22nd August 2010

Last updated: 20 August 2010

A recent study by scientists in Cardiff, working as part of an international team, has linked the process of cell division with the way cells acquire their different characteristics. Cells, the basic units of life, have been studied for centuries, and it's understood that cells divide many times over to produce complex living organisms. This "cell cycle" has a built in system to check that when a cell divides, it has an exact copy of its genes. If this this process breaks down that cancer cells can form. The recent study paves the way for a greater understanding of how cells work, and also how things can go wrong. Professor Jim Murray head of the new Molecular Biosciences Research Division at Cardiff University's School of Biosciences joins Adam Walton to explain the work, which was published in the journal Nature

Down the centuries Britain has been at the forefront of scientific and technical innovation. From the steam locomotive to the invention of television, ingenious ideas have put our scientists at the forefront of a whole range of endeavours. Wales has produced a long list of innovators including an early pioneer of flight, and a key player in the development of RADAR. Now, British brain power in the first decade of the 21st Century is being celebrated in a soon-to-be-opened exhibition by the British Library in London, which who have selected fourteen of the most groundbreaking inventions from the past ten years. Joining the programme is the British Library's resident patent expert Steve Van Dulken and the Welsh inventor of the Mosquito, Howard Stapleton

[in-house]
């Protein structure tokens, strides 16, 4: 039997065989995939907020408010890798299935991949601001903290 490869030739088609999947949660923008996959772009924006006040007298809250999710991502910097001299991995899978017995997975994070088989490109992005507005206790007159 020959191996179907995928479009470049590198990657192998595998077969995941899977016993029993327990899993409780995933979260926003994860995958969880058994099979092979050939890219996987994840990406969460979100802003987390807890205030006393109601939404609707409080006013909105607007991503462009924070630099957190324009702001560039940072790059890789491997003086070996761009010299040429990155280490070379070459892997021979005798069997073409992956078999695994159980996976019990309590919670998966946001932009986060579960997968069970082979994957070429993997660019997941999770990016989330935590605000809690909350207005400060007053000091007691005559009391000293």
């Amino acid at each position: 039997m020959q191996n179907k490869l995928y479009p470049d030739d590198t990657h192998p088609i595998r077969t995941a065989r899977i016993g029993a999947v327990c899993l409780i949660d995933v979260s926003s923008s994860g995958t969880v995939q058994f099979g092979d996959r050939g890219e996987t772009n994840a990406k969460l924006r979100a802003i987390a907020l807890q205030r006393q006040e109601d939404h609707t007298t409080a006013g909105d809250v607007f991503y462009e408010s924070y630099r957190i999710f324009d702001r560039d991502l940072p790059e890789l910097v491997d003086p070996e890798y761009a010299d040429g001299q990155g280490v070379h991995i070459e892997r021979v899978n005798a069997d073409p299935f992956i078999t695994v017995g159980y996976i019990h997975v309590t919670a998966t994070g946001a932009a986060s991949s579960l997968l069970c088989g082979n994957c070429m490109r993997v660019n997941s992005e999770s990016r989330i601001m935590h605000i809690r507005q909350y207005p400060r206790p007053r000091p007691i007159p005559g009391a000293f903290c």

The mystery of what triggers one of the world's most spectacular migrations is finally being unravelled by scientists after a three year study of the red crabs of Christmas Island . Each year, around November, the crabs travel through the forest to the sea. Tens of millions move through buildings and across roads, urged on by their natural instinct to reach the sea for mating and spawning. Normally the crabs are quite inactive, spending most of their time inside their burrows on the rainforest floor. The details of how they suddenly gain a wild burst of energy, which involves the crabs walking several kilometres over a few days, has remained a mystery until now. Scientists from Bangor and Bristol Universities have been working on a major three year research project to investigate the mechanics of this mass migration, which involves a sudden lifestyle change for the red crabs. The project has identified a specific hormone which plays a crucial part in the annual event. Joining Adam is Professor Simon Webster from Bangor University's School of Biological Sciences.

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